Observing Americans who observe China

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It is very interesting that I have the opportunity to observe how Americans observe China.

On Sept. 8, I acquired an opportunity to attend the annual meeting (“the Economic Outlook 2011”) of Greater Phoenix Chamber of Commerce.  Professor Cabrera of Thunderbird School of Global Management delivered a good presentation. I remember one sentence that he said to the Phoenix businessmen:

“It is not a question of possibility, but a question of time.”

He was talking about “At current growth rates, China would catch up with the U.S. in 2026”. When he said like that, I watched Americans’ faces. Some expressed surprise, some had no expression but I am sure that they were thinking.

As a Chinese, I am very proud of it. 52 years ago. Chairman Mao launched one famous movement that is called “the Great Leap Forward”. The main goal of the movement is economically to catch up with the U.S. within 15 years. But after failing to double the figure of steel output (from 3.5 million tons to 10 million) and other goals, Chinese fell into a deep depression and millions of people died by hunger during the next 3 years. To catch up with the U.S. is an unbelievably loaded and hard dream. But now, we could wait and see: after 17 years China could be THE WORLD LARGEST ECONOMY.

But on the other hand, my attitude could be cautiously optimistic. I truly care about the facts hidden by the terrific GDP record.  China has so many issues and each issue could easily destroy Chinese economy alone. One issue that China should cater to could be relevant to the U.S. The authorities of the U.S. have different attitudes to China, competitor or stakeholder. No one thinks China is partner or alley. Chinese experts prefer American government considering China as a stakeholder. Well, I suspect it could be a one side thought at last.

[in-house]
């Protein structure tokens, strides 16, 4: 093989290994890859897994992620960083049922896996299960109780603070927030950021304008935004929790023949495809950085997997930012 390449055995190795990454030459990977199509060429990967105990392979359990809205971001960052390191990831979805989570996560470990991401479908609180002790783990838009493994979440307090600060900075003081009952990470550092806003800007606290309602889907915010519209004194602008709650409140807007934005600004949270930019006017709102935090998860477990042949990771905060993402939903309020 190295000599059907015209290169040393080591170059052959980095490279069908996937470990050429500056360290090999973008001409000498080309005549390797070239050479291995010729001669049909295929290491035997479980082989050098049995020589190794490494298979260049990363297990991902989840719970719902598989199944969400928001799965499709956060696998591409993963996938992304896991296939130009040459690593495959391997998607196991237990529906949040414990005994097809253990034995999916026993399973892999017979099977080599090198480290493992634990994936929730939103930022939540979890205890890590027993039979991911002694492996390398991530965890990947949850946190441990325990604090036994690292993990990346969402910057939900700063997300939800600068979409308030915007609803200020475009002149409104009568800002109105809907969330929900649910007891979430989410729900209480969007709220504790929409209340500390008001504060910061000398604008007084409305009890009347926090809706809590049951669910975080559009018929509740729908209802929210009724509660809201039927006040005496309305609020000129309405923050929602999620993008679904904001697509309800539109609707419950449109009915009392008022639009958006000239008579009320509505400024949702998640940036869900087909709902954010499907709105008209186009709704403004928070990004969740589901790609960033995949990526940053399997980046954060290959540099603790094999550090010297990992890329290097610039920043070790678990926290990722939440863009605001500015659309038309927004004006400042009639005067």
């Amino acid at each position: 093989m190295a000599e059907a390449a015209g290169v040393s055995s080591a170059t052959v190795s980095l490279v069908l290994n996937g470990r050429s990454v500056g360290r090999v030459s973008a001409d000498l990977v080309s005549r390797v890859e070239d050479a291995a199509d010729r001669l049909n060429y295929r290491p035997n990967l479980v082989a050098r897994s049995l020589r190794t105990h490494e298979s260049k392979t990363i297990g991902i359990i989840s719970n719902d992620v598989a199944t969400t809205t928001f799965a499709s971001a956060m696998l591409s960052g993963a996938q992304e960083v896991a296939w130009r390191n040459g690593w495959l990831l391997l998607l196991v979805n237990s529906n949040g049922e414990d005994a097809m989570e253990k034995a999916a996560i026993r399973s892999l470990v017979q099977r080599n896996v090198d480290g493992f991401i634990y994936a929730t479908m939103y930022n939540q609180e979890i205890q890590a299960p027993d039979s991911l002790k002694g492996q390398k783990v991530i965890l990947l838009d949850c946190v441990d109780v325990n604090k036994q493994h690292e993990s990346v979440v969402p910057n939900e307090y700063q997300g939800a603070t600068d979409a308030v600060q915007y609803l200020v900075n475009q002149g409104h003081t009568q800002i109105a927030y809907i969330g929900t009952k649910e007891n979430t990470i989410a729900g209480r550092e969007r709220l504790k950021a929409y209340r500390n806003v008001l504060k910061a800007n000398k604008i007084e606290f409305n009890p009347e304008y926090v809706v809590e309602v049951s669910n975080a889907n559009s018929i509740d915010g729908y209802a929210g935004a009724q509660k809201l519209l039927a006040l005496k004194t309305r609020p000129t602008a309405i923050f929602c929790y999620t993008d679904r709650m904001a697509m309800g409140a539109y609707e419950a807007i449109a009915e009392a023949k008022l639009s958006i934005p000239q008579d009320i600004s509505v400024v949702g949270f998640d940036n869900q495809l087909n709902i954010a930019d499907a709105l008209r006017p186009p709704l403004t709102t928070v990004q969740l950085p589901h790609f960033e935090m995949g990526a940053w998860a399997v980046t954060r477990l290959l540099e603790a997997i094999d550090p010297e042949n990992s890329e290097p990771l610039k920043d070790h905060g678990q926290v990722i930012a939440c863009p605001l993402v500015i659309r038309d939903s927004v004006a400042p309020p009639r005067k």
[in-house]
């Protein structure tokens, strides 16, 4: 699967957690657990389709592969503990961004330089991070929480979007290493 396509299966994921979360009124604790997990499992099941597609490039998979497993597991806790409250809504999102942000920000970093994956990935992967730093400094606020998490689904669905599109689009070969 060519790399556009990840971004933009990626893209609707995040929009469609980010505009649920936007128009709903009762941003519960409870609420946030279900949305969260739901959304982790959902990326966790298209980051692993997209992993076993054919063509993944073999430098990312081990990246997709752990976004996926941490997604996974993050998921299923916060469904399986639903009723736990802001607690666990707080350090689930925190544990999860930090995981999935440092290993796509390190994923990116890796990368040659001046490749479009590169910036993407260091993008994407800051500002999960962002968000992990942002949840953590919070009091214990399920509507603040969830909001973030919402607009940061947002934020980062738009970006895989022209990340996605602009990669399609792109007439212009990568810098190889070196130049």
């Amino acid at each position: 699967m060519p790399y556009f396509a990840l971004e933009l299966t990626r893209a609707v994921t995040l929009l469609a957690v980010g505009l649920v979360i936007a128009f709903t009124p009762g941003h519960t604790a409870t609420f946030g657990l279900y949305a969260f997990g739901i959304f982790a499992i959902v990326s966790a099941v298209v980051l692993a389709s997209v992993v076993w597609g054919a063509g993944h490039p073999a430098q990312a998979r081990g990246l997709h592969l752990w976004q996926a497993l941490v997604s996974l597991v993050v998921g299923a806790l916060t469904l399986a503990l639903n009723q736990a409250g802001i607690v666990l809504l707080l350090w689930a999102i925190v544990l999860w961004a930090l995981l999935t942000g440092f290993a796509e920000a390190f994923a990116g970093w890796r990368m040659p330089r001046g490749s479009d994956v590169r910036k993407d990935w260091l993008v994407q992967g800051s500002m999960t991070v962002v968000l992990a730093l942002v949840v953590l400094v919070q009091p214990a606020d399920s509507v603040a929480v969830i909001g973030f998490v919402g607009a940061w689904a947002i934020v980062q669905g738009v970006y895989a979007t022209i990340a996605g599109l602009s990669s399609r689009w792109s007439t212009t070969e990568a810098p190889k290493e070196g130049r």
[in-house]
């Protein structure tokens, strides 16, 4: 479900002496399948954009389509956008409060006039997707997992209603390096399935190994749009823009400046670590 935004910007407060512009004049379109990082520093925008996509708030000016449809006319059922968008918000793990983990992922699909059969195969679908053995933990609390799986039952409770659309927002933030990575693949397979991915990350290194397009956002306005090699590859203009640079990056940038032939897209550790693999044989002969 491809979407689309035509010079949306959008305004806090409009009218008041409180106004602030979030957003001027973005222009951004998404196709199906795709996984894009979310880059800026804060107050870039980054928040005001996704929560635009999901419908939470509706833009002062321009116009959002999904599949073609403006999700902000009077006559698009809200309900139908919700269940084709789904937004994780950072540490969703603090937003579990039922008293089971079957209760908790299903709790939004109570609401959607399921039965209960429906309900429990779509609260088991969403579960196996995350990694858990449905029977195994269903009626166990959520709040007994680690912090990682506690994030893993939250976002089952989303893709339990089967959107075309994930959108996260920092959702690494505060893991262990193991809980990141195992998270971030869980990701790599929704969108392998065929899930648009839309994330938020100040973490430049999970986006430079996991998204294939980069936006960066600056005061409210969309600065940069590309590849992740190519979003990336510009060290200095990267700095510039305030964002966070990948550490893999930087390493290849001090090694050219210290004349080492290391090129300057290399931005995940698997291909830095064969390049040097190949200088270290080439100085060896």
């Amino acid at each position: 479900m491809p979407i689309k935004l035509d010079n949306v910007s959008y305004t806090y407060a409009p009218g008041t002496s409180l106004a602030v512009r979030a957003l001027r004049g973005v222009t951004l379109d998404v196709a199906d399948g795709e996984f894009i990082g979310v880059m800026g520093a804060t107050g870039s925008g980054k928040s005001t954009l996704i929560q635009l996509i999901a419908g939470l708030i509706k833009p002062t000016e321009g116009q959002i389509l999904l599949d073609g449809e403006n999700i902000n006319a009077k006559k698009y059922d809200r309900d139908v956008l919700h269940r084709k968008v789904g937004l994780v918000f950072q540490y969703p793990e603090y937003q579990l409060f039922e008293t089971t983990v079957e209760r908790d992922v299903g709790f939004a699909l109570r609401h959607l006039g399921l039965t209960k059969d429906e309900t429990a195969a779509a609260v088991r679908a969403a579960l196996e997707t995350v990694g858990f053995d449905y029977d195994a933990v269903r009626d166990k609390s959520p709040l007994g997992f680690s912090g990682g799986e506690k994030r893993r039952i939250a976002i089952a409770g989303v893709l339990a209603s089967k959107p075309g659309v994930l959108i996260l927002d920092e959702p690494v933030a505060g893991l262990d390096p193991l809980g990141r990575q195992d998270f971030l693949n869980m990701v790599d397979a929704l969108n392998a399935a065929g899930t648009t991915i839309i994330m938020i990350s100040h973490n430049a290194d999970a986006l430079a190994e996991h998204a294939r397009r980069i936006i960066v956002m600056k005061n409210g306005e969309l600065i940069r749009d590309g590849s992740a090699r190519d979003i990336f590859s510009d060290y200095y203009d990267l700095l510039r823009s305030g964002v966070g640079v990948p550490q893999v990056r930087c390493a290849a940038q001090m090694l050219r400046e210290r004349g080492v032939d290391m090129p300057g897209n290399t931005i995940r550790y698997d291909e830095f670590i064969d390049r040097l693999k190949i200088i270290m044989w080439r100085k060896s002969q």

During the 100 years, there were three then No. 2 countries that had the wish to surpass the U.S. They are Germany, USSR and Japan. But American government defeated them one by one. History seems to tell me that to be No.1 meaning danger. No.2’s wish could largely be decided by No.1.

About Yang

Yang is a senior journalist with Beijing Youth Daily, where he has worked for more than ten years covering local, business and real estate news. He travels to conflicted regions and disaster sites to cover world news for the paper. Yang has a bachelor's degree in economics from Beijing Polytechnic University.

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5 Comments on “Observing Americans who observe China”

  1. Thanks Yang for expressing your idea! I LIKE IT. I believe that change is a continuous process. We are the Asians proud of your success. I think Asia will lead the world soon.


  2. We study China’s economy all the time in my economics classes and one thing we talk about is the risk of China collapsing if it becomes too “open” to journalists similar to the USSR. I’m curious what you think of that?

    1. In China we have sort of saying: people are afraid of officials and officials are afraid of foreign journalists. It is true that foreign journalists have priorities because of their profession. Foreign journalists could easily find news in China and report and get Pulitzer Prize which could be assumed good to China in the end. China could develop with the outside supervising.

  3. I think that within our lifetimes we will see the U.S. fall from world dominance. It would be a really strong wake-up call for the American people. I can’t wait to see it and hopefully I will at some point.

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